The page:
Is this a good deal?

29 Replies

Hello,

I am new to investing so I would love to hear some feedback on an opportunity I have come across.

I am looking at single family home that has been converted to duplex (1,990 sq ft).  The property is in central Florida, about 10 blocks from the beach.  It's in a fair area, not great but not a war zone.  Both units are rented currently.  The first unit (1 bedroom 1 bath) is rented for $650 per month.  Second unit is 3/1 and rented out at $900 per month.  Owner pays utilities $400/month.  

It's an owner financed only option.  $20,000 down and $414 per month for 30 years.  

Total monthly rent:  $1,550

Mortgage:  $414

Utilities:  $400

Property Tax:  $87

Insurance:  $70

Vacancy & Repair:  $310

Net profit monthly:  $279

I plan on doing a through inspection to make sure there is nothing major going on.  Also, i plan on refinancing at a much lower interest rate so that the mortgage amount is lower.  

What do you guys think?  Is this a good deal?  Thank you in advance for your time and help!

@Sheena Varghese

The cash flow is a light after adding a 10% management fee in there.

I'm never a fan of places where the owner pays electric bills.  Up here it's "leave the windows open and crank the heat to 80!"  Is there some sort of cap on the amount they can spend each month?

I assume the asking price is about 100k?  Leaving you with ~80k on the note.  Do you know what the most recent appraisal was?  It will take a while for you to become conventional refi eligible if you are only at 20% equity.  

Is the place a good deal?  Owner financing doesn't make it automatically so.  Could you come up with another $5000 down and drop the monthly mortgage payment further?

@Sheena Varghese  Whats your purchase price? I could reverse math to figure it out but don't know the interest rate on the seller carry.  Can you pass on the utilities to the tenants? Are there separate meters for everything?  How would you really grade the area.  There's a lot of space between "fair" and "war zone" so try to narrow it down a bit. Example:  why would someone on a 650/900 budget choose to live there? Would you live in that area if that was your budget?  The grade of the neighborhood and the resulting applicants/tenants makes a big difference. You don't have allowance for property management so I assume you are managing yourself. You should consider a capex funding in addition to repairs.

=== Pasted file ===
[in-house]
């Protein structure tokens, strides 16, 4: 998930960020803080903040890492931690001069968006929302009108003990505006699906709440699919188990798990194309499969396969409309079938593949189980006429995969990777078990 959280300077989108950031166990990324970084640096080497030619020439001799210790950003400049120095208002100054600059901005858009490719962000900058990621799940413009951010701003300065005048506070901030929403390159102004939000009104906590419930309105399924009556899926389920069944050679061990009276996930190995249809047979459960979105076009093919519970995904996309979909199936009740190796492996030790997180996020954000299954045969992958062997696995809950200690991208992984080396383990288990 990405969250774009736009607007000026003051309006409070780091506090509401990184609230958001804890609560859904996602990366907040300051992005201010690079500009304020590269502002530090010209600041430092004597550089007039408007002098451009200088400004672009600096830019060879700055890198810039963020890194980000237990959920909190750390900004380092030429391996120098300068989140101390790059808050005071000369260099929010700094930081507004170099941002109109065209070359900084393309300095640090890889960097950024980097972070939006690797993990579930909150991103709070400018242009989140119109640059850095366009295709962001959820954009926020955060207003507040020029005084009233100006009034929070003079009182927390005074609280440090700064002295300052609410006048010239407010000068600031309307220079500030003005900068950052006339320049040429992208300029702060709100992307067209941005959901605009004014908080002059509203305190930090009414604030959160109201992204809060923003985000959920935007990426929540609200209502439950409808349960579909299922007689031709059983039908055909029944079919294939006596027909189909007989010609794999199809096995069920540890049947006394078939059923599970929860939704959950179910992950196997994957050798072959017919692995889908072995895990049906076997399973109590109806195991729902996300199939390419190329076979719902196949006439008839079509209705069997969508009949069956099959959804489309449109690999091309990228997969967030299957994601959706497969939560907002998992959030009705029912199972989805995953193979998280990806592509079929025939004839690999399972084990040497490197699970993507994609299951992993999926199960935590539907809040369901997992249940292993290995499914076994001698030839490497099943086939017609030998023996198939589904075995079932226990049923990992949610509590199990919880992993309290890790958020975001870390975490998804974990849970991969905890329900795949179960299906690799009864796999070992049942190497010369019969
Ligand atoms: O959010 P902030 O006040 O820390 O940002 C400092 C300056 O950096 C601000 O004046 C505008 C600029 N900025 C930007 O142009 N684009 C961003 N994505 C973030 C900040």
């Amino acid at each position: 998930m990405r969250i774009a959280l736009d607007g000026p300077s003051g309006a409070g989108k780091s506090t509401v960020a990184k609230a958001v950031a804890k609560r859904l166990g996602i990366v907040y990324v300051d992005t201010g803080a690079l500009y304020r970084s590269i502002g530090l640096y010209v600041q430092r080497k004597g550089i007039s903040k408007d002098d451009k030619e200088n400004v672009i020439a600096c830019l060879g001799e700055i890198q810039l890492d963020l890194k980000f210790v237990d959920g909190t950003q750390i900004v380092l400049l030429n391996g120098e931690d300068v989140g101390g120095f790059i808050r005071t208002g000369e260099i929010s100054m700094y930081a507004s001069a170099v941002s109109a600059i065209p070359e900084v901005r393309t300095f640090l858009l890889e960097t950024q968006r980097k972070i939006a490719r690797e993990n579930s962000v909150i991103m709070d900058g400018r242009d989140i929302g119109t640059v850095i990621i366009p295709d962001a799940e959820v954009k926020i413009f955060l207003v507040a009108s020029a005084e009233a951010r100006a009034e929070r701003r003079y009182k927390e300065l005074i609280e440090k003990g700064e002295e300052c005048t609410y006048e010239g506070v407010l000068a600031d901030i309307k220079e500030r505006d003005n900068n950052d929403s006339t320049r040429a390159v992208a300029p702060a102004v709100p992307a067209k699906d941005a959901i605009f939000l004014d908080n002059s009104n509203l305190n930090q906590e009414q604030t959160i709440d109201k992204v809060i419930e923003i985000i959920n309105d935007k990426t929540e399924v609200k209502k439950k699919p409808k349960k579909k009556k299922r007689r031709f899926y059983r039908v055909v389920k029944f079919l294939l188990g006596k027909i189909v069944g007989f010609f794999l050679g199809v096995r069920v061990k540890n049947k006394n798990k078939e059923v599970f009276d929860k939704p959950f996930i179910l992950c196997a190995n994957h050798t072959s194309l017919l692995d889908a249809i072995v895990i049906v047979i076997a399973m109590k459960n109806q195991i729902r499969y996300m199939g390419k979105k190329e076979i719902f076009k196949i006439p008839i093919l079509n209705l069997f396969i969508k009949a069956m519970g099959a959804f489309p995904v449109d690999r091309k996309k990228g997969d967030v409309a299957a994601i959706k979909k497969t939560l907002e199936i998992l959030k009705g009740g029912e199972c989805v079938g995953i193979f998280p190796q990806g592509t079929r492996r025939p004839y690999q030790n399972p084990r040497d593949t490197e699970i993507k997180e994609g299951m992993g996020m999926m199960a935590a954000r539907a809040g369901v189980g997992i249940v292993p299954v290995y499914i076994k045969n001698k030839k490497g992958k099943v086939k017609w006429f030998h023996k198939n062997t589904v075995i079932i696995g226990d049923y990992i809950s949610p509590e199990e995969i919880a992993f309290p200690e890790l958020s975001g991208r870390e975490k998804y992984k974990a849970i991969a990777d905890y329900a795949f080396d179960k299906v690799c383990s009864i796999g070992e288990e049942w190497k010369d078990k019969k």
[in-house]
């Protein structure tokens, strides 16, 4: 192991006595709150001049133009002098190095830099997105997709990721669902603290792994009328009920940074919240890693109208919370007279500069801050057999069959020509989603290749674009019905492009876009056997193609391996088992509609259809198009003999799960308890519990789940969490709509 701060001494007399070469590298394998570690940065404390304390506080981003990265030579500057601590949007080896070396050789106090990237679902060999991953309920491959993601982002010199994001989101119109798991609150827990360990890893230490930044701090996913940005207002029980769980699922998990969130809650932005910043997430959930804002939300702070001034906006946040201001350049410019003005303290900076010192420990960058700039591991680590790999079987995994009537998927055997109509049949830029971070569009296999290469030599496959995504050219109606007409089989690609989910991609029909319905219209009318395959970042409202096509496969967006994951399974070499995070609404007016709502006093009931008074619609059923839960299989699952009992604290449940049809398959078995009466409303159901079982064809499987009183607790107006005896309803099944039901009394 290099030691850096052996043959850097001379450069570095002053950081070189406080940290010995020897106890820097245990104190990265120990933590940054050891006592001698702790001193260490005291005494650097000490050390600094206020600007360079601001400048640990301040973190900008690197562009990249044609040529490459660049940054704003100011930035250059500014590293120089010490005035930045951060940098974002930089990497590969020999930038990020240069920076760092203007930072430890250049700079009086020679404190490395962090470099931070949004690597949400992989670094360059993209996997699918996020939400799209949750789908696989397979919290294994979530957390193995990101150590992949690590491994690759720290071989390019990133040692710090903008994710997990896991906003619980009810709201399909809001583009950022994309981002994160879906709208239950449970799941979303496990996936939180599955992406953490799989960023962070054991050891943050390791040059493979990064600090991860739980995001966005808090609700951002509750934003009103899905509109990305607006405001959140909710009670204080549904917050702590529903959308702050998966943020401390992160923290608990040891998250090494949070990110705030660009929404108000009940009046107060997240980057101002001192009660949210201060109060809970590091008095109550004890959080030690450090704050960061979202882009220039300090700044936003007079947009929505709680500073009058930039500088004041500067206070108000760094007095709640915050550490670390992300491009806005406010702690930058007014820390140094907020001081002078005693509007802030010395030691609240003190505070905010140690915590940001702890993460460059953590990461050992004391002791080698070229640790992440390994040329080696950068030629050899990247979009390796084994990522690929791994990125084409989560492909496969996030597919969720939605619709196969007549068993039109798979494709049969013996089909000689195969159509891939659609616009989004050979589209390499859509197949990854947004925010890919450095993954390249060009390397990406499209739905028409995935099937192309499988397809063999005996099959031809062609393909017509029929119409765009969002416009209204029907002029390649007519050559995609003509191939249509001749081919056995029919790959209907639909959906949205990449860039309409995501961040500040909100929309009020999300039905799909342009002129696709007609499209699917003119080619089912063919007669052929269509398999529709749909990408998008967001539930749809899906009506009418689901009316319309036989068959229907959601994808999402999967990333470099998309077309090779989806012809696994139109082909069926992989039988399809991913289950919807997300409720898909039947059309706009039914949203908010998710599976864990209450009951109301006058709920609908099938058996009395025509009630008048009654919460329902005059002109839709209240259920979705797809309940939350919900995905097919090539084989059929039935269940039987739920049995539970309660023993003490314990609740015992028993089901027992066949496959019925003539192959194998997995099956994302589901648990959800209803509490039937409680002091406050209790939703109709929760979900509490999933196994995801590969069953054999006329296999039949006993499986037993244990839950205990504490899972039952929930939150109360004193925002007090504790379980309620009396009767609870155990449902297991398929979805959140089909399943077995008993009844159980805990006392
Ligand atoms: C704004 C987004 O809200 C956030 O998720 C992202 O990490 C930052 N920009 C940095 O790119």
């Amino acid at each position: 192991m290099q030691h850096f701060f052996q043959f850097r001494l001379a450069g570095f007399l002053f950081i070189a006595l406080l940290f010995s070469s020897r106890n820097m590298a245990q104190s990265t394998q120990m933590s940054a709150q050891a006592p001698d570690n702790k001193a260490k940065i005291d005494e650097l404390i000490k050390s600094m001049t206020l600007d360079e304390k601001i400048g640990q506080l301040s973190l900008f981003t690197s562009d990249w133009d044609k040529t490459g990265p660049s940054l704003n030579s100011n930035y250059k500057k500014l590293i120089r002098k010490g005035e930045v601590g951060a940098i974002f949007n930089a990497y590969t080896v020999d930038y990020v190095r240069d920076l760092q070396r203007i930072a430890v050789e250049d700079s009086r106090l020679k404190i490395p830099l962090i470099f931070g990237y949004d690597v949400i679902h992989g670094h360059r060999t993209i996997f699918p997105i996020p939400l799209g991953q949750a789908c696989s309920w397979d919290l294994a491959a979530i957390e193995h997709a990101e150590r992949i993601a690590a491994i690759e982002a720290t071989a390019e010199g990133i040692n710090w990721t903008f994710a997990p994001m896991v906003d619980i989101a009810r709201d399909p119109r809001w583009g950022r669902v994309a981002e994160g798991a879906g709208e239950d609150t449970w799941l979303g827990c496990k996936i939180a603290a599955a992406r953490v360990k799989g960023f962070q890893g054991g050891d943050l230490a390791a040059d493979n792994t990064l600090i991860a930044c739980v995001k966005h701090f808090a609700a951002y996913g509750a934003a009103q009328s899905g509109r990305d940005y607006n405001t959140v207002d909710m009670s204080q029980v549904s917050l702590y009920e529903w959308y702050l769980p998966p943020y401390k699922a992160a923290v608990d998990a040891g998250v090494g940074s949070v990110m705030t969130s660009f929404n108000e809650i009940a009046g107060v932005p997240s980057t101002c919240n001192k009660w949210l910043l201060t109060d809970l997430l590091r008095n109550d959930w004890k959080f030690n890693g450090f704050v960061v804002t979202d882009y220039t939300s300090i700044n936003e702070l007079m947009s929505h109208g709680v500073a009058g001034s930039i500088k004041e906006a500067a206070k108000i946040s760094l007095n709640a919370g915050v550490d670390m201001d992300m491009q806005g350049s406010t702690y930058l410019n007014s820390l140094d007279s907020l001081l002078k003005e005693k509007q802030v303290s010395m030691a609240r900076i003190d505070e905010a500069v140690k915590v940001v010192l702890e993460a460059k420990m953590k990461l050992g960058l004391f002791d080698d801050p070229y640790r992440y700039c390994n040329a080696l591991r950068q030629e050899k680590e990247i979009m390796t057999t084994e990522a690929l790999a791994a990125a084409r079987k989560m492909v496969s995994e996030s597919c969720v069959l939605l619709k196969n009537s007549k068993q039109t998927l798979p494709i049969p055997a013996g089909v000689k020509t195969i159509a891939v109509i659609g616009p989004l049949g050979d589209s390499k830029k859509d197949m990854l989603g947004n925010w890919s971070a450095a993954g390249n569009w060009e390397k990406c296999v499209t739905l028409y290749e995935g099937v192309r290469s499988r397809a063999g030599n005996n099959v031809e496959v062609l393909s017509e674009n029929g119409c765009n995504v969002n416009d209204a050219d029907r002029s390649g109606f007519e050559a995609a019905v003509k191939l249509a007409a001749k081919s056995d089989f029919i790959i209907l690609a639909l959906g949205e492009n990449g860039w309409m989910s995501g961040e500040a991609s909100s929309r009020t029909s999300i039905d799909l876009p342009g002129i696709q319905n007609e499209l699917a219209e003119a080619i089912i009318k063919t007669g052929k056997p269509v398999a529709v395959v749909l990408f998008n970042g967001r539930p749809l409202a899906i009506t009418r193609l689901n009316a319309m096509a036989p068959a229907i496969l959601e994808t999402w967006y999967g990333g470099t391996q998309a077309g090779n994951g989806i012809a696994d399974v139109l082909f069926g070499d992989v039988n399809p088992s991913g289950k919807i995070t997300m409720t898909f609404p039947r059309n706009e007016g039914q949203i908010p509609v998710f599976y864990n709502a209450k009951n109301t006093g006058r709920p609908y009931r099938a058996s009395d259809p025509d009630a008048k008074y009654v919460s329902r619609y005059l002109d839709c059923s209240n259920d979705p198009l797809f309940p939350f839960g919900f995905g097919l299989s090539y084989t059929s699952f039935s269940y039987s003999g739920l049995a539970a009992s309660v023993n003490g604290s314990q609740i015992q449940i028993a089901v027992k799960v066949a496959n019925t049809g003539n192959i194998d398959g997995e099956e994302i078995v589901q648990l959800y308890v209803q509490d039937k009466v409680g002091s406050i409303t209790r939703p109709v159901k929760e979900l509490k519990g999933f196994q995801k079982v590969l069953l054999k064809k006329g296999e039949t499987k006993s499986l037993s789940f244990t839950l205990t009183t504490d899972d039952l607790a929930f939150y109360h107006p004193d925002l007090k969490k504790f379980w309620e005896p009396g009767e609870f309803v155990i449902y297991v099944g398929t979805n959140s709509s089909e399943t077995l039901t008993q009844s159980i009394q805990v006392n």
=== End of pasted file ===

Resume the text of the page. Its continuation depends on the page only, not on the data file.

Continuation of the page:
Thank you for the replies!  Sorry, forgot asking price, it's $55,000.  Yes, thinking of changing up the utilities to having the tenants pay depending if there are separate meters, etc. 

capex 

Big ticket items ( saving for a rainy day funds )

~~~~~~~~~~~~~~~~~~~~~~~~~~~~~~~~~~~~~~~~~~~~~~~~~~~~~

Roof, Furnace, water heater, AC, electrical system, plumbing, windows,

siding, kitchen, baths, floors, insulation, and etc

Typically between 6 % - 9%

This is likely not as good a deal as you can find in your market.  If rents can be maintained and tenants pay utilities the investment becomes much more attractive.  Also, keep in mind that proximity to the ocean has the potential to substantially increase the cost of ongoing maintenance and the cost of retenanting.  

The owner won't do conventional loan, makes me think it might not pass inspection with conventional loan.  Thanks for the input everyone.  I am going to see how the inspection goes and if I can pass on the utilities to the tenants. I  plan on taking a line of credit to pay off the seller.  That should bring the net to about $380.  That seems like a good number.  Am I missing anything here?  TIA!

he won't accept a conventional loan?

Seems like the guy just wants to earn his 14% and no way around it. Deal seems good but I'm not sure it's worth it. 

I wonder if you can put together a traditional seller finance mortgage, agree to his terms but then just pay him off early. If he sticks you with 14% and no ability to pay early, I would pass. 

@Sheena Varghese

I dont see this as a "good deal" at all! I am in the Central Florida area and I can find single family homes that could bring that return monthly + a whole lot more and not have to worry about paying the tenants utilities.

I literally just sold (closed 2 weeks ago) a single family home to an investor of mine that looked like this:

$45K was his purchase price with an ARV of $80K (coming from 2 recent flips on the same st)

I put him in touch with my handy man who put in all new tile and framed in a door way for him for less than $2500....he already has a tenant paying $950 a month.

Not meaning this to be an advert, more of just heads up that there are other WAY better deals out there.

One concern not mentioned is "single family home that has been converted to a duplex".  Is this properly permitted?  You need to consider your exit strategy before you purchase any real estate.